So what

    Read more
  • print • Feb/Mar 2019

    Rude Awakening

    When I was in seventh and eighth grades, my class’s newfound maturity was channeled into learning about the most difficult moments of the twentieth century in a unit called Facing History. A central focus of the course was on the culpability of ordinary citizens in the worst crimes of human history. During the Holocaust, we learned, ordinary Germans, whether by ignorance or complacency, paved the way to genocide by not speaking up. The resistance to authoritarianism requires constant vigilance by citizens alert to even the tiniest erosions of society’s morals.

    The presidency of Donald Trump

    Read more
  • print • Dec/Jan 2019

    A House Divided

    IN HER 2007 MEMOIR, Flying Close to the Sun, radical leftist Cathy Wilkerson describes feeling perplexed by women’s liberationists in the late 1960s. Wilkerson, who lived on oatmeal in a group home, had renounced her family’s wealth to devote herself to student organizing. Though she agreed with the feminists’ analysis, she couldn’t relate to their unwillingness to make similar sacrifices:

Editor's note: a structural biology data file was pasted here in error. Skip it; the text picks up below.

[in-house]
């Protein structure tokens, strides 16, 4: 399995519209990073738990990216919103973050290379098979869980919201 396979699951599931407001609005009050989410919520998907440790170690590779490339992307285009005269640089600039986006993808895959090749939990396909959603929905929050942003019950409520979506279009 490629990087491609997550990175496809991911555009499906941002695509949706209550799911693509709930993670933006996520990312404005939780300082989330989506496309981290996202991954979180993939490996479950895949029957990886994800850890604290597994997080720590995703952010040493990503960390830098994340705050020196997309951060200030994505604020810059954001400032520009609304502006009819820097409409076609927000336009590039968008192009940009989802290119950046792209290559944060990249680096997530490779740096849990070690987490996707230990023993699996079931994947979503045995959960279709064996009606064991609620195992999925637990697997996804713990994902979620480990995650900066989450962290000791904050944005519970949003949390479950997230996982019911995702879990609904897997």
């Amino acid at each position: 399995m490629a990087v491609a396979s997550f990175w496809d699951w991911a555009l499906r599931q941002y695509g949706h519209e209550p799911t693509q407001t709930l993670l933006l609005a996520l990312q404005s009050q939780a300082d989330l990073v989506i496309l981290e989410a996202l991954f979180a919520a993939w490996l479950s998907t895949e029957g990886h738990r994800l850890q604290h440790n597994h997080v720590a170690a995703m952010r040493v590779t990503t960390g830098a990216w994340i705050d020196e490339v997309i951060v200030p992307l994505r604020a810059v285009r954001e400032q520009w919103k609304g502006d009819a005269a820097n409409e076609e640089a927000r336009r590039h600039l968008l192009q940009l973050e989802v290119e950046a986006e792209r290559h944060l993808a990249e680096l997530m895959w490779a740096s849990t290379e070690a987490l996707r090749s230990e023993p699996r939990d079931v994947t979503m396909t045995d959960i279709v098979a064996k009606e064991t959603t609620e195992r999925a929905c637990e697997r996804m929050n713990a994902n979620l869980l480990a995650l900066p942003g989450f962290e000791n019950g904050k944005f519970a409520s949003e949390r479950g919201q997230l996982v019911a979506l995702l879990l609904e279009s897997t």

Many of the concerns of women in the group seemed self-indulgent. I found it confusing to be in discussions about the ways in which business used women, manipulating ideas

    Read more
  • print • Dec/Jan 2019

    Vlad Handing

    For the past several decades, the overwhelming majority of Western reporting about Russia has rested on a specific historical narrative about the fall of the Soviet Union. In this story, the USSR collapsed largely from its own economic contradictions. But the heroes were the thousands of ordinary Russians who first supported perestroika and then, in August 1991, turned out in the streets of Moscow to successfully oppose a hard-line Communist coup, precipitating the formal dissolution of the Soviet Union. Though derived from the Cold War school of understanding Soviet citizens as

    Read more